Reflections: The Loop at Twenty Five

“Beauty before me as I run
Beauty behind me as I run…”

These are the first two lines of the blessing – actually a Celtic-Navajo chant – that we use to begin the Leatherman’s Loop, the long and muddy 10k race in the Pound Ridge Reservation in NY that began 25 years ago with ninety runners and now has over 1,000.

However, over the years the Loop, as we call it, has grown not only in numbers but also in significance. In fact, for many it is more than a race: it is a rite of spring, a celebration of life, an experience of beauty, an encounter with the grace of the world.  In this way it is shaping the way we see ourselves in the world, what is of value and where we fit. Of course, this is the essence of sustainability: how we see and live our place in the world appropriately.  The Loop has become an instrument of sustainability.

The community here has done much to be more sustainable through our Climate Action Plan, our Environmental Summits, our energy programs, and our farmers markets, but until we change how we see ourselves in the world – as part of nature and not separate from and superior to it – these will not impact the way they should. The Loop fosters this critical component of sustainability by helping us appreciate the beauty and magic of the world we share with everything else. And that is what we highlight when we say our Celtic Navajo chant together.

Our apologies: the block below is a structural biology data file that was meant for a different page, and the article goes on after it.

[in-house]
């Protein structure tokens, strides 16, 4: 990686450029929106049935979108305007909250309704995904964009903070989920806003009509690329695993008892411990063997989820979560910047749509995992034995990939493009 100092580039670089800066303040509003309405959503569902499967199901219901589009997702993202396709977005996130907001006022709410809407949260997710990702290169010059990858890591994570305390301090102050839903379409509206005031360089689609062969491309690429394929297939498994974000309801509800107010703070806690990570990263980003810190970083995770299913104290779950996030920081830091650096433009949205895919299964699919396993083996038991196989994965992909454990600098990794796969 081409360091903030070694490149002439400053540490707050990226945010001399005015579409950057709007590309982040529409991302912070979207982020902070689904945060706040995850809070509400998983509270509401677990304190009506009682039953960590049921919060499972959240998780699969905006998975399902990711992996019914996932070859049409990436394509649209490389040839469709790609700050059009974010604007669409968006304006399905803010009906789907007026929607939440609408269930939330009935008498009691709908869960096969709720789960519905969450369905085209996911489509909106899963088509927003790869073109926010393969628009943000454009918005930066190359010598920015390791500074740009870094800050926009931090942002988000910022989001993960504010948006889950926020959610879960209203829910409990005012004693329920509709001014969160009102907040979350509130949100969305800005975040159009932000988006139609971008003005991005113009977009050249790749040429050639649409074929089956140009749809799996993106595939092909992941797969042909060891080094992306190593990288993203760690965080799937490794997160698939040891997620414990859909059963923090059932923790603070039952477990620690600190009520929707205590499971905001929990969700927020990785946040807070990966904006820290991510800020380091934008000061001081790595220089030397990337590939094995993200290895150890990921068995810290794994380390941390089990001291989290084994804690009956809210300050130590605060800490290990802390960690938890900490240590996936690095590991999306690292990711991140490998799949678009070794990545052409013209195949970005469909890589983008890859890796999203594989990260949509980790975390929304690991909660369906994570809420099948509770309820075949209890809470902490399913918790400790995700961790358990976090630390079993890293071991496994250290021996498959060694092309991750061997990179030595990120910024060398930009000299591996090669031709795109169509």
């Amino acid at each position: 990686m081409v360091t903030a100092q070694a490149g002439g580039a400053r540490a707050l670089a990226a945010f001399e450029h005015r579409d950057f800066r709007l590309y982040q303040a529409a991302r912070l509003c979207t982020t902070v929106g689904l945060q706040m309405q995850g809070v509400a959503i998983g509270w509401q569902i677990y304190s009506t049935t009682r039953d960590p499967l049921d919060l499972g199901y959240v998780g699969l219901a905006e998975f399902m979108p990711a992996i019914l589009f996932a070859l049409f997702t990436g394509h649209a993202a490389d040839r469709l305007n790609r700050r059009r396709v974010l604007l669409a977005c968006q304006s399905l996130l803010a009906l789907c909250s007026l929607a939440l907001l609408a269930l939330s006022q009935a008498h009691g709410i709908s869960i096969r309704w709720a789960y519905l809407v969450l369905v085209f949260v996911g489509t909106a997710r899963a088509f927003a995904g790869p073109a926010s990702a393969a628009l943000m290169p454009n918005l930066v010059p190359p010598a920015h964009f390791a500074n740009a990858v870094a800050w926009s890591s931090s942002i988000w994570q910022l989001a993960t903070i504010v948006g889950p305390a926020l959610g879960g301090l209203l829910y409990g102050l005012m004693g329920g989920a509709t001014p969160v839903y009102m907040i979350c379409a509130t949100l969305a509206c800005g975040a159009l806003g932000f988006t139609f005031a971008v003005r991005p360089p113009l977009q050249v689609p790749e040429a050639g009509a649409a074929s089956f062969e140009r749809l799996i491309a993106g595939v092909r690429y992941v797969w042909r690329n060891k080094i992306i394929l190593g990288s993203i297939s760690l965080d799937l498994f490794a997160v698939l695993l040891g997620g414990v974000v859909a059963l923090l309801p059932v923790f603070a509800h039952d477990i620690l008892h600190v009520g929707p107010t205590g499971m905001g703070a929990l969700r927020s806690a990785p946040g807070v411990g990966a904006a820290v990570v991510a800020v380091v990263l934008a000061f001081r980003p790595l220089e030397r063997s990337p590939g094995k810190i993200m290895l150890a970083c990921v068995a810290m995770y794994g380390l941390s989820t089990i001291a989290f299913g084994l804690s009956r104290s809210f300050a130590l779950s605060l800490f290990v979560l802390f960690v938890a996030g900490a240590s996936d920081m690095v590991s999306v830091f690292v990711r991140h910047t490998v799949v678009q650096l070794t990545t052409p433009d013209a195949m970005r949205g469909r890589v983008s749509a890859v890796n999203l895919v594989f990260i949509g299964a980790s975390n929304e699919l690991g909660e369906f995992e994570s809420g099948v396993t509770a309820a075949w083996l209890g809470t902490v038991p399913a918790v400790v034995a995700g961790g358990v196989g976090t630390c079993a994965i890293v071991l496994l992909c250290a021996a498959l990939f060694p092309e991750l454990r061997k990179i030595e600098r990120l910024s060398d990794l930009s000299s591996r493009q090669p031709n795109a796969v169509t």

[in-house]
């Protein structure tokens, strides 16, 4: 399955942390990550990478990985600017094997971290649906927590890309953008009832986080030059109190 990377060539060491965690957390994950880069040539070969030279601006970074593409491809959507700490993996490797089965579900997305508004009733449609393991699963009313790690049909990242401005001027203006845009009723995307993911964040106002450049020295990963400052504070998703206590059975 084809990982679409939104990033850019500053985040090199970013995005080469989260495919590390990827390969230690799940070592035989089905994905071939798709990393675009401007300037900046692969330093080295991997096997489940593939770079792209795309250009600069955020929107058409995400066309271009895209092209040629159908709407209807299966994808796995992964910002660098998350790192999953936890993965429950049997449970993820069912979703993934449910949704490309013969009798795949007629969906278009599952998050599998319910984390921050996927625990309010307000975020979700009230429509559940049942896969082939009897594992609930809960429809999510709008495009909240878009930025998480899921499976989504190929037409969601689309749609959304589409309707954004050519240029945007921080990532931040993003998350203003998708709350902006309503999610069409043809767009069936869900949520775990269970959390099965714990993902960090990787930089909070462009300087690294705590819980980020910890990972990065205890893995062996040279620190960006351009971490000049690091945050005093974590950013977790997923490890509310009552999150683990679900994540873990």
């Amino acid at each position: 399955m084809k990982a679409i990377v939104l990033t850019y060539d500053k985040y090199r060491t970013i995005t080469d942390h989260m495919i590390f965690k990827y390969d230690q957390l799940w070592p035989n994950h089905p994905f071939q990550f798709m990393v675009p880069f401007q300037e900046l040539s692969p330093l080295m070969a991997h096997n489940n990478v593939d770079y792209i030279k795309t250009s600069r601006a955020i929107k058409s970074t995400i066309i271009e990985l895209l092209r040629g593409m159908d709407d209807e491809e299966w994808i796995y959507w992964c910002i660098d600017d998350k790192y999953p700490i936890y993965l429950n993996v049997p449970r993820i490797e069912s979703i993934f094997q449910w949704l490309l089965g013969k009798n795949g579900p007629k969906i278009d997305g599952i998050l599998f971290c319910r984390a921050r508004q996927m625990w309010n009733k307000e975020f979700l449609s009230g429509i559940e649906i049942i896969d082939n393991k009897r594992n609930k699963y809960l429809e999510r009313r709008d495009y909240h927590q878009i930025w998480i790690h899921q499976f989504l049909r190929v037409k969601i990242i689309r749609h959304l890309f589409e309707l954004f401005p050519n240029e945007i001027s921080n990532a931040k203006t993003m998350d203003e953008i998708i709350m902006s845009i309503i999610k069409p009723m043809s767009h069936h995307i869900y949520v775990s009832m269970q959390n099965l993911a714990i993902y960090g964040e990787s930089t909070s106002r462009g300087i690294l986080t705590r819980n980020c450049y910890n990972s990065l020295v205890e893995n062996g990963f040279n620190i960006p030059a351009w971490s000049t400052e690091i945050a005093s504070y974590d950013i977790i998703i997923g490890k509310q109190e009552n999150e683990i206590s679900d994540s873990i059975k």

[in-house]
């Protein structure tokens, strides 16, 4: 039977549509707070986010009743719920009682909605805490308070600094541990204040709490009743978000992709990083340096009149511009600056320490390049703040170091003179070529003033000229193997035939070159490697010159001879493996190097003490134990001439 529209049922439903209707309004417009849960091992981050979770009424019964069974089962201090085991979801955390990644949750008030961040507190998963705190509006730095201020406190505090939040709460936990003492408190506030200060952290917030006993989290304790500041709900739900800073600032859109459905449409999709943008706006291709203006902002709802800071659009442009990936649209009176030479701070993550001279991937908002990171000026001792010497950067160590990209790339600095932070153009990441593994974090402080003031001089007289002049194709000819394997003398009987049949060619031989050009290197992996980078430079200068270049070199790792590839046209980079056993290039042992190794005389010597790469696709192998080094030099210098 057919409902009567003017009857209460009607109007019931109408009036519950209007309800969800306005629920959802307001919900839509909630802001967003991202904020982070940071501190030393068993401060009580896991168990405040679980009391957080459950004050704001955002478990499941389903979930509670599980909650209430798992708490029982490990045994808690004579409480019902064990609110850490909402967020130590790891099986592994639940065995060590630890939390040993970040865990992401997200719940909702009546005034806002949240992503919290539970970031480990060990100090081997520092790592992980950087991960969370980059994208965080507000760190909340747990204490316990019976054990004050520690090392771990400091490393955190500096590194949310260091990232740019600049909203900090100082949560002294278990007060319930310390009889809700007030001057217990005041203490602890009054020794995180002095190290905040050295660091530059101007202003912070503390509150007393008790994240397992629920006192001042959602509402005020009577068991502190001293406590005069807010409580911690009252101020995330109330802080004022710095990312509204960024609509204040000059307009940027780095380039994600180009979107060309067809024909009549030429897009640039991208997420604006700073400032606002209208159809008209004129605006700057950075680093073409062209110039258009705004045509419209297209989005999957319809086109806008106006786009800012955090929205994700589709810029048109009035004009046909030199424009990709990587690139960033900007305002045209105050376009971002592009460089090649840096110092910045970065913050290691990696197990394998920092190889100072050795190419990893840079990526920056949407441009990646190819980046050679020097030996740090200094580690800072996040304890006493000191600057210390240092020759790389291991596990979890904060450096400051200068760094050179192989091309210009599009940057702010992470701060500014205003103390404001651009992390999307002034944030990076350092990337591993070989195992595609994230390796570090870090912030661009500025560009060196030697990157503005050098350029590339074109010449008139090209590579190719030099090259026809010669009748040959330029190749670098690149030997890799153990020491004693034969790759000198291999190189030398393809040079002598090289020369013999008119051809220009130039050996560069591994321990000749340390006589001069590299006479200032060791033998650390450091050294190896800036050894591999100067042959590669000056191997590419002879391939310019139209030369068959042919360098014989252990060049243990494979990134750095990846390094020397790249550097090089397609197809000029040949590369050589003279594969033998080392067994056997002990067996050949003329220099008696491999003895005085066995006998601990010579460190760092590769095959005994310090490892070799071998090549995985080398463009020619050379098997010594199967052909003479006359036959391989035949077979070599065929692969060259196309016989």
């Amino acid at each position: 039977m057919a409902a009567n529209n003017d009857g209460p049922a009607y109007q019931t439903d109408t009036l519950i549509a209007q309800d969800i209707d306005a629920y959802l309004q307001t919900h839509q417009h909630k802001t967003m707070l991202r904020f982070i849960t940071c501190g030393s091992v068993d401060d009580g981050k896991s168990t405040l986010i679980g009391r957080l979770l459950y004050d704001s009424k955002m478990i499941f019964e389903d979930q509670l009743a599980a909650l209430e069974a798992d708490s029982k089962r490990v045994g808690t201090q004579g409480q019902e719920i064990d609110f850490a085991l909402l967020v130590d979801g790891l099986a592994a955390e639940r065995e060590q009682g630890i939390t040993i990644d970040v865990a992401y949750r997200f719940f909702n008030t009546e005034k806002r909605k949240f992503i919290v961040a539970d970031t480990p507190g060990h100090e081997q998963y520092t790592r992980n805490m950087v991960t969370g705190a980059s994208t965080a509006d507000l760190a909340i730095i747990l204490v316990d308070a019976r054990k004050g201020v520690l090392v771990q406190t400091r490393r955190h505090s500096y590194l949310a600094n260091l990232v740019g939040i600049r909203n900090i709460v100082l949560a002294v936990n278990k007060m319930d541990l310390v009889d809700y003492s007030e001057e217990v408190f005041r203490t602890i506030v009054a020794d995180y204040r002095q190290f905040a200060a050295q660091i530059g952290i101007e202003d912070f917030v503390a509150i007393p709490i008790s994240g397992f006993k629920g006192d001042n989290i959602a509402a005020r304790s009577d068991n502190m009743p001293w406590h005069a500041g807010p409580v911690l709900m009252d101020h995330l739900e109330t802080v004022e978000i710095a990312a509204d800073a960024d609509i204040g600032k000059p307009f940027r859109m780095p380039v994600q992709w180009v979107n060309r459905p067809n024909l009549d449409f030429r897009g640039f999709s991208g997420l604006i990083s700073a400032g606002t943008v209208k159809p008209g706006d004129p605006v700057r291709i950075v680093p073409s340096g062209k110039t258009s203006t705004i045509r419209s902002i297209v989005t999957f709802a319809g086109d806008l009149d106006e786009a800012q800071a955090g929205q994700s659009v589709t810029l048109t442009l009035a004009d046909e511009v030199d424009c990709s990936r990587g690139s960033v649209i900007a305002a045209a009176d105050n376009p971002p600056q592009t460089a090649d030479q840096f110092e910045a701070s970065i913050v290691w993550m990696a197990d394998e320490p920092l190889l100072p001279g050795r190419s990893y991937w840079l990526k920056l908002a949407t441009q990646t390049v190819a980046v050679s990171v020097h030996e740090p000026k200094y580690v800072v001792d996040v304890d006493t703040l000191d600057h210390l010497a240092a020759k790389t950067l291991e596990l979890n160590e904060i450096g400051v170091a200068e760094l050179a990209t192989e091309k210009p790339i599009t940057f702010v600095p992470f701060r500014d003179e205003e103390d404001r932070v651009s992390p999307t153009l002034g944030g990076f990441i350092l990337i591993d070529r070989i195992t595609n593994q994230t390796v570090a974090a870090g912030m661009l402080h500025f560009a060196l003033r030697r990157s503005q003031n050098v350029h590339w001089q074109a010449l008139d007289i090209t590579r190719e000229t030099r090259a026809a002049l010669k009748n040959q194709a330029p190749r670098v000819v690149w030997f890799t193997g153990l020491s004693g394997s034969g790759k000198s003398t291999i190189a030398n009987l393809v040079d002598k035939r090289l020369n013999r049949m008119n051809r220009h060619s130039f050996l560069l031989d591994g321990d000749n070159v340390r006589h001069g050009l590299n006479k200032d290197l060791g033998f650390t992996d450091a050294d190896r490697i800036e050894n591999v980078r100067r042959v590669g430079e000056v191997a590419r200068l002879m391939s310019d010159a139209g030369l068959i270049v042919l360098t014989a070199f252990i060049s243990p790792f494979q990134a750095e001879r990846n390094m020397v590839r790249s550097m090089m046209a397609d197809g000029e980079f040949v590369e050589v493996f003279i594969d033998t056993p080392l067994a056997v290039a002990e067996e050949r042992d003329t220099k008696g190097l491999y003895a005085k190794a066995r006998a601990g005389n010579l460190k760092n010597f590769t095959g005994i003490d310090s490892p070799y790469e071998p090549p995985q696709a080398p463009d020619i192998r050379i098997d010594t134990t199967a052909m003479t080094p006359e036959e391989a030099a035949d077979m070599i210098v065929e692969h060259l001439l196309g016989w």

This year was particularly powerful for all kinds of reasons, including the wet April that raised the water table and provided glorious mud for us to run (and fall) in, but also the glorious spring morning of May Day for us to savor the beauty. Perhaps for these reasons, the runners were particularly engaged by the chant which they kept calling out to each other at the strangest of times throughout the race. My personal highlight was the third and final stream crossing where the organizers and spectators had gathered to witness the last challenge for the participants in this great community celebration: well actually the second last for there remained three hundred yards of uphill slogging after the stream crossing to get to the finish line. But it was at the stream where I arrived covered – literally – in mud, as if the earth herself had embraced me, that I experienced this wonderful sense of joyful connection:

‘Go, Danny!’ they yelled. ‘You’re covered in beauty.’

And kids put out their hands for me to slap as I ran – actually staggered would be more like it – by them.

Afterwards, many came up to thank me for the blessing but, more importantly, to tell me how they had carried it with them throughout the race, or rather how it had carried them when the going got tough.

‘This was more fun than all the races I did in college.’

‘There is magic in this event.’

I don’t think it’s an exaggeration to say that for many this is a spiritual experience by which I mean a deep sense of what’s important – the land and its beauty, the water and its freshness, the sun and its warmth – but also a richer understanding of identity – I am part of all this – and purpose – this is something worth looking after. As such, the Loop emerges this year as a powerful example of new ways of celebrating the deeper dimensions of life and cultivating the right values for human living today.

“I see beauty all around.
In beauty may we walk.
In beauty may we see.
In beauty may we all be.”

What could be more sustaining or sustainable?

Daniel Martin

May 2, 2011